Monday, August 21, is a special science day – the first total solar eclipse to be visible in the United States mainland in 40 years. This can be an exciting event for both kids and parents as long as we practice “safe viewing”. Le Bonheur Medical Director of Emergency Services Barry Gilmore, MD, provides insight into why we must protect our eyes and how to safely view the eclipse.

What is the danger of viewing the eclipse without eye protection?

The crescent of the sun is just as bright and strong as a day without an eclipse. Looking at the sun, even briefly, can cause temporary or even permanent damage to the vision cells of the eye. The damage might not be noticed until a few hours later because the cells still function for a short time after damage. This is known as “Solar Retinopathy”.

What eye protection is needed?

Specialized filters – glasses or viewing film made of specific type of “Mylar” that say ISO12312-2. These are approved by the International Standards Organization and endorsed by the American Academy of Ophthalmology.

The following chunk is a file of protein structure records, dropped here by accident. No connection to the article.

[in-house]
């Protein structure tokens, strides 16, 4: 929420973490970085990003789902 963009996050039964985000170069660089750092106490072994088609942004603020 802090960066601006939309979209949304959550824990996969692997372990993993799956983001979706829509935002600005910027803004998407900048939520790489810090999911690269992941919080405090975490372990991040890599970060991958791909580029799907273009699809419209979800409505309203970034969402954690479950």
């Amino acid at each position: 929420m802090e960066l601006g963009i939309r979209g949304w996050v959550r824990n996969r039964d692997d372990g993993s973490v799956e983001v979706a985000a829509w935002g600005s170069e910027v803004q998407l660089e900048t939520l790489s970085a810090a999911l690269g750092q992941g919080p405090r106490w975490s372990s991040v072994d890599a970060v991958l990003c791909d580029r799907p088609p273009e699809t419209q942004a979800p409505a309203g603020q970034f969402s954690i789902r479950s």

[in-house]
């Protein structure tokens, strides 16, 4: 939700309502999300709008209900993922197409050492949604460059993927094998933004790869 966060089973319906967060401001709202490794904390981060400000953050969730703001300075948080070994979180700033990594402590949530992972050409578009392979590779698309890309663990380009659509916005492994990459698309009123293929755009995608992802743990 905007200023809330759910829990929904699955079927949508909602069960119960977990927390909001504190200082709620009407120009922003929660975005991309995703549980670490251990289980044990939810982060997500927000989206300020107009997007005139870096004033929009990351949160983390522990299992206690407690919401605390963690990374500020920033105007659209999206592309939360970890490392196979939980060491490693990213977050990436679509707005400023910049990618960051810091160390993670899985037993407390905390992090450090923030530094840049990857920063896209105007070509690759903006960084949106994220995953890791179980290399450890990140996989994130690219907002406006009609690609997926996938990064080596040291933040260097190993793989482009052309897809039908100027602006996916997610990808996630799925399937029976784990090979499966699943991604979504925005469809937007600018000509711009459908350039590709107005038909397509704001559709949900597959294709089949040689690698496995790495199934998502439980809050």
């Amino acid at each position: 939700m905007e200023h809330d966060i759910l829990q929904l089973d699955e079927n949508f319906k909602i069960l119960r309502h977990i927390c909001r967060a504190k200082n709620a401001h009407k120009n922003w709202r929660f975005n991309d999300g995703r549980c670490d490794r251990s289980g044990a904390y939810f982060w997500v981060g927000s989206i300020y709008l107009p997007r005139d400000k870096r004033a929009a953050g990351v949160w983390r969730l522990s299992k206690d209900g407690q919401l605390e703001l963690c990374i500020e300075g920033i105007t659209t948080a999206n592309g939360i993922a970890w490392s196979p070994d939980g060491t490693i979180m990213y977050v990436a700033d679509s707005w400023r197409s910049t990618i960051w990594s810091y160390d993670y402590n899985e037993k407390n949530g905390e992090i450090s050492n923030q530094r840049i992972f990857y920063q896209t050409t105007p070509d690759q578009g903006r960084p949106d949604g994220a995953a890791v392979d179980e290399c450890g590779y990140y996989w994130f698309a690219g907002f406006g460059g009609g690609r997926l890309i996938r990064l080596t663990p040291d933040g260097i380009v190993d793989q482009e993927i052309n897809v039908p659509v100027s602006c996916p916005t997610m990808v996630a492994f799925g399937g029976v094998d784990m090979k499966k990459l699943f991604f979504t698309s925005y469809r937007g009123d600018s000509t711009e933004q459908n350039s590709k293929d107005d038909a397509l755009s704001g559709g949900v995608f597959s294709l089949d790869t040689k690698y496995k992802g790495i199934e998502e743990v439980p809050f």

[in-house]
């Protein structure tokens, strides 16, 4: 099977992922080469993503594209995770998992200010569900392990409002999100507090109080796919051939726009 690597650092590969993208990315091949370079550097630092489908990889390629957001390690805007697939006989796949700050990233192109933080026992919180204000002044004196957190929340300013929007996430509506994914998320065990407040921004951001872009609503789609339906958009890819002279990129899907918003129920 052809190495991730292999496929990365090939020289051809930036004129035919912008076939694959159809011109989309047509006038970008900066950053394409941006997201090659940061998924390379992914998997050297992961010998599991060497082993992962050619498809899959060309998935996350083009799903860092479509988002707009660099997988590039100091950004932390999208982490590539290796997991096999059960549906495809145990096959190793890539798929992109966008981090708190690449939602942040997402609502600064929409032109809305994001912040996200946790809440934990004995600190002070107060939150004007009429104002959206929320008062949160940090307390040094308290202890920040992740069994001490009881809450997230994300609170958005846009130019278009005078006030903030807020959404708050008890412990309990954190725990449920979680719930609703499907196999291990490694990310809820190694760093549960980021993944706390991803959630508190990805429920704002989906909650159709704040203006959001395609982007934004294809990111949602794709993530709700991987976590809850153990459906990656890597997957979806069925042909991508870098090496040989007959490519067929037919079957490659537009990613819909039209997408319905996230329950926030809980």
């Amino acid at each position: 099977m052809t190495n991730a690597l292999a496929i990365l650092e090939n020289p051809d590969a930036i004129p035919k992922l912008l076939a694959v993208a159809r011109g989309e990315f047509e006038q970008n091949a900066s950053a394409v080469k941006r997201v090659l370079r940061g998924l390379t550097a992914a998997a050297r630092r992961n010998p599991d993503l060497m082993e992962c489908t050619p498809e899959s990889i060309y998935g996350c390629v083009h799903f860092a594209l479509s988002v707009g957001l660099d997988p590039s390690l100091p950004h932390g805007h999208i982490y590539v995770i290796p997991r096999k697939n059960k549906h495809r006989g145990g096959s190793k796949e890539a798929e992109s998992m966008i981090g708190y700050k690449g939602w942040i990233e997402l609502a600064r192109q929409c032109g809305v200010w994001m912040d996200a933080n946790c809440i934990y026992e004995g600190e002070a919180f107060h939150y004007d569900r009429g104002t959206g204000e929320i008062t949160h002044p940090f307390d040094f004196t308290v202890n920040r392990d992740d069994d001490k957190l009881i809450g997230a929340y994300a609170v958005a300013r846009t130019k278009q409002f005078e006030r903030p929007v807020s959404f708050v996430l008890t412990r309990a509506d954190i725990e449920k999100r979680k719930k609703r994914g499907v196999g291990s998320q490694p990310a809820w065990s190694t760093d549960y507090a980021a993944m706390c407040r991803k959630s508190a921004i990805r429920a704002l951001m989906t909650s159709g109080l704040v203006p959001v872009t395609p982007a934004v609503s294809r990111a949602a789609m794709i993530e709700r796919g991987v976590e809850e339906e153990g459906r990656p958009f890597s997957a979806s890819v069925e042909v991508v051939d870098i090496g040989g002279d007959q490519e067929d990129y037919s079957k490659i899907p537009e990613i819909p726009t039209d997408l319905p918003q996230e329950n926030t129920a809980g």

Do you need the eye protection if you are outside but aren’t viewing the eclipse?

It is recommended that children, and their parents, wear appropriate eye protection every day.

Why won’t sunglasses work as protection?

No sunglass lens is strong enough to protect your eyes when looking at the sun. Approved “eclipse glasses” are 1,000 times darker than regular sunglasses.

Where can you get the proper eye wear?

There are multiple sites, both local and online – be sure that they meet the approved standard and indicate ISO12312-2.

Is it safe to take photos or look at the solar eclipse through a camera lens?

Only devices fitted with special solar filters can be used, and only with caution. Remember that cameras, binoculars and telescopes concentrate the light and make it even MORE intense.

What other tips or advice for safely viewing the eclipse do you have for parents?

There are multiple sites with advice and suggestions on safe alternative ways to view an eclipse. A particularly good one is eclipse2017.nasa.gov and eclipse.aas.org